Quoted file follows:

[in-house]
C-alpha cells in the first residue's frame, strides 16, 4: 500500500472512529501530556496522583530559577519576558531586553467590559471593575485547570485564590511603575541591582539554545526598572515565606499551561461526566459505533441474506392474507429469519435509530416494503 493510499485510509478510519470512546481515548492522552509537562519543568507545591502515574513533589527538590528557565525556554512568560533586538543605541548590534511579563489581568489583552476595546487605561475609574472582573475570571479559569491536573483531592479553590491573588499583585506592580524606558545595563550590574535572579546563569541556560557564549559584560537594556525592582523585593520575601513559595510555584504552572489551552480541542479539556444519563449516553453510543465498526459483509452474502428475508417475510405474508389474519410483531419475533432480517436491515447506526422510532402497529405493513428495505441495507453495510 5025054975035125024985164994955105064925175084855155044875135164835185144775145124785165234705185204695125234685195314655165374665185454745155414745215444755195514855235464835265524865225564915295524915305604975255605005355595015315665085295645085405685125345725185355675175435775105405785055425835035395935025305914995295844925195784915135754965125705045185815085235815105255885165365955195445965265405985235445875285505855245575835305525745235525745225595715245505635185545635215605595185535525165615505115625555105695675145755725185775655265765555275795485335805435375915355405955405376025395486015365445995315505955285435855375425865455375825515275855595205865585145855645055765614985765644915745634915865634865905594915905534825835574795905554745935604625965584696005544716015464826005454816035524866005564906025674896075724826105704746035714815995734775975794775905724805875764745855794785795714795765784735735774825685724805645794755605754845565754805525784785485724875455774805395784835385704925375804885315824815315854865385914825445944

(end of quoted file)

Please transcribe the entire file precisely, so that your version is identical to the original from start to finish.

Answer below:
[in-house]
C-alpha cells in the first residue's frame, strides 16, 4: 500500500472512529501530556496522583530559577519576558531586553467590559471593575485547570485564590511603575541591582539554545526598572515565606499551561461526566459505533441474506392474507429469519435509530416494503 493510499485510509478510519470512546481515548492522552509537562519543568507545591502515574513533589527538590528557565525556554512568560533586538543605541548590534511579563489581568489583552476595546487605561475609574472582573475570571479559569491536573483531592479553590491573588499583585506592580524606558545595563550590574535572579546563569541556560557564549559584560537594556525592582523585593520575601513559595510555584504552572489551552480541542479539556444519563449516553453510543465498526459483509452474502428475508417475510405474508389474519410483531419475533432480517436491515447506526422510532402497529405493513428495505441495507453495510 5025054975035125024985164994955105064925175084855155044875135164835185144775145124785165234705185204695125234685195314655165374665185454745155414745215444755195514855235464835265524865225564915295524915305604975255605005355595015315665085295645085405685125345725185355675175435775105405785055425835035395935025305914995295844925195784915135754965125705045185815085235815105255885165365955195445965265405985235445875285505855245575835305525745235525745225595715245505635185545635215605595185535525165615505115625555105695675145755725185775655265765555275795485335805435375915355405955405376025395486015365445995315505955285435855375425865455375825515275855595205865585145855645055765614985765644915745634915865634865905594915905534825835574795905554745935604625965584696005544716015464826005454816035524866005564906025674896075724826105704746035714815995734775975794775905724805875764745855794785795714795765784735735774825685724805645794755605754845565754805525784785485724875455774805395784835385704925375804885315824815315854865385914825445944